Nutritionist: Take it slow when detoxing from the holidays
You did it again. You overindulged on Christmas with too many sweets and treats.
But never fear, one tip on detoxing from all that holiday cheer is to ease yourself back into your normal, healthy routine.
If you try to go cold turkey from all the snacks, you could end up doing a lot of binge eating, said one nutritionist.
Cookies, brownies, and a lot of other sugary foods are a Christmas staple. It's also easy to overdo it when watching the waistline.
"Those people don't come into see me until middle January when they realize they need to do something about it," said Judy Barkanic, a nutritionist at St. Luke's Hospital in Fountain Hill, Lehigh Co.
If you don't want to wait until January to come down from the sugar high of the holidays. here are some steps you can take to detox.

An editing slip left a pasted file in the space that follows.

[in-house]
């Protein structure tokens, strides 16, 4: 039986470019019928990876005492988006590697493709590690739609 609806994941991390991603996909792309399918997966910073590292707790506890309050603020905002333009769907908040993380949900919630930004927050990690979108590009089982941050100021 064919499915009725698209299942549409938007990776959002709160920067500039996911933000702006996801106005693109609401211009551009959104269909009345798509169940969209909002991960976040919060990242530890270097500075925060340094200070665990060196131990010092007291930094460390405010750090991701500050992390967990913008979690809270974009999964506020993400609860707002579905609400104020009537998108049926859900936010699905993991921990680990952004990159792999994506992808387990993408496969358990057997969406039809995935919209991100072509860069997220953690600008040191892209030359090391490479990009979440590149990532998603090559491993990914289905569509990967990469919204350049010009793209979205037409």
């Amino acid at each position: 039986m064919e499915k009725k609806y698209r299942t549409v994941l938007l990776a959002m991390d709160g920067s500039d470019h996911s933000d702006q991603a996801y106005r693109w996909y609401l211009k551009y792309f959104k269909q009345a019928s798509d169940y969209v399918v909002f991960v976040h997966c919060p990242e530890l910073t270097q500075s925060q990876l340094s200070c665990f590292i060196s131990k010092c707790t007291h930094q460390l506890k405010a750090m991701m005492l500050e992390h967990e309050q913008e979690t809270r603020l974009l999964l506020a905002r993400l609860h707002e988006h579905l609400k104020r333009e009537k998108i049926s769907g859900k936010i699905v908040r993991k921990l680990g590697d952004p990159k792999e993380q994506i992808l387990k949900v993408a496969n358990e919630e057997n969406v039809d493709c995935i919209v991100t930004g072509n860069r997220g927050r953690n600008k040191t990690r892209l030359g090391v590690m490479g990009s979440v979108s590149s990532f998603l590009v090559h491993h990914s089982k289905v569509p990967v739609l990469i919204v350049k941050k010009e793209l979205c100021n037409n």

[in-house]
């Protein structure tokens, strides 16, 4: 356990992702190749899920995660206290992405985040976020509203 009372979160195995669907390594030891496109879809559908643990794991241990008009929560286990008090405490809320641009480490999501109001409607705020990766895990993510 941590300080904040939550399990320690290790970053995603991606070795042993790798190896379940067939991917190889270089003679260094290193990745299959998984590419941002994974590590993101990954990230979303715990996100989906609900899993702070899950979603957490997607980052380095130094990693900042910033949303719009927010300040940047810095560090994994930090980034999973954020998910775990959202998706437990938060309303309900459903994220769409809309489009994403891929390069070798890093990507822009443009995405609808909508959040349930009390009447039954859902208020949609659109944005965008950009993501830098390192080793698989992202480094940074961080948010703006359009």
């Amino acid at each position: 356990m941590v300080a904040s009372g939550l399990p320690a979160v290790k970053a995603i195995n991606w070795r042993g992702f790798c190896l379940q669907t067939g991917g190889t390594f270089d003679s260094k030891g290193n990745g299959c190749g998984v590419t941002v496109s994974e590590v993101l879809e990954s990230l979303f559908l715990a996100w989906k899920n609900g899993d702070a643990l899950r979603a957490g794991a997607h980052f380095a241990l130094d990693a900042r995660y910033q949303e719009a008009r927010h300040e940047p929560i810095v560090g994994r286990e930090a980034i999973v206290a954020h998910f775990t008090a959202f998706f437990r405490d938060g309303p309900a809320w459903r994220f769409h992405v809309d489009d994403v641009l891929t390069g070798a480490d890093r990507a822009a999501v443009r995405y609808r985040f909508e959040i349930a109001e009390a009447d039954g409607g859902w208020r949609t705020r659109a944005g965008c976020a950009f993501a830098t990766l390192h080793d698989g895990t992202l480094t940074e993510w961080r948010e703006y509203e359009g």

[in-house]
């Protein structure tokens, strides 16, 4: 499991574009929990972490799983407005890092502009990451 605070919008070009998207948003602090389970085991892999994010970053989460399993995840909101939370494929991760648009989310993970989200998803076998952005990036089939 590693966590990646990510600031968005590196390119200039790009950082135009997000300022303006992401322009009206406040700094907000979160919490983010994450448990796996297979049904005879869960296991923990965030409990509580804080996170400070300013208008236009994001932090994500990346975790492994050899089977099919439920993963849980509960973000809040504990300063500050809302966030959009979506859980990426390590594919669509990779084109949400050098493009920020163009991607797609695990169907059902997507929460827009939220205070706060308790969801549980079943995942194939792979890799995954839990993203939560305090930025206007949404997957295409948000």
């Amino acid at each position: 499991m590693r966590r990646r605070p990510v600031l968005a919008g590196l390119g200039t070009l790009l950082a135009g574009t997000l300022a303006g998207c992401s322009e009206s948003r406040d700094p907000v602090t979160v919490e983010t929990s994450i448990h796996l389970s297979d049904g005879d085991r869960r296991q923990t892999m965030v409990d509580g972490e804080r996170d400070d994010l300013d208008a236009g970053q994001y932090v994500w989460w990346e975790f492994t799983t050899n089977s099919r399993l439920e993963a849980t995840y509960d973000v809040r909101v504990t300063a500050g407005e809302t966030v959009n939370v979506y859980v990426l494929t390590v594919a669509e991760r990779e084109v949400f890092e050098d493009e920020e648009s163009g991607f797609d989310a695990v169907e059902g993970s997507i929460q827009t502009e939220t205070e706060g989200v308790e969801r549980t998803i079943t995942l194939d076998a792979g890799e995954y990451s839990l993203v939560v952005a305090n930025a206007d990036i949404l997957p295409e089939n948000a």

The first thing is fewer visits to "candy cane lane."
"I do tell them that they really should not avoid treats," added Barkanic. "Just two treats a week."
That change in eating habits, along with working out, can help shed the extra holiday pounds. Don't forget to cut back on the drinks, even on New Year's Eve.
"Five ounces of wine is 100 calories," said Barkanic. "One jigger of 100 percent proof of whiskey or alcohol is about 100 calories. So, four of those drinks, that's 400 calories. That's a lot of extra calories."
The one thing some people said they will overindulge in is the holiday decorations.
"When do we take them down? No earlier than the first day of the new year," said Donna Streletzky, a shopper in Bethlehem. "Technically, you're not supposed to take it down until the Epiphany, which is January 6."
A lot of people said they are going to keep decorations up until next year. Some said they will also wait until then to scale back on the food.
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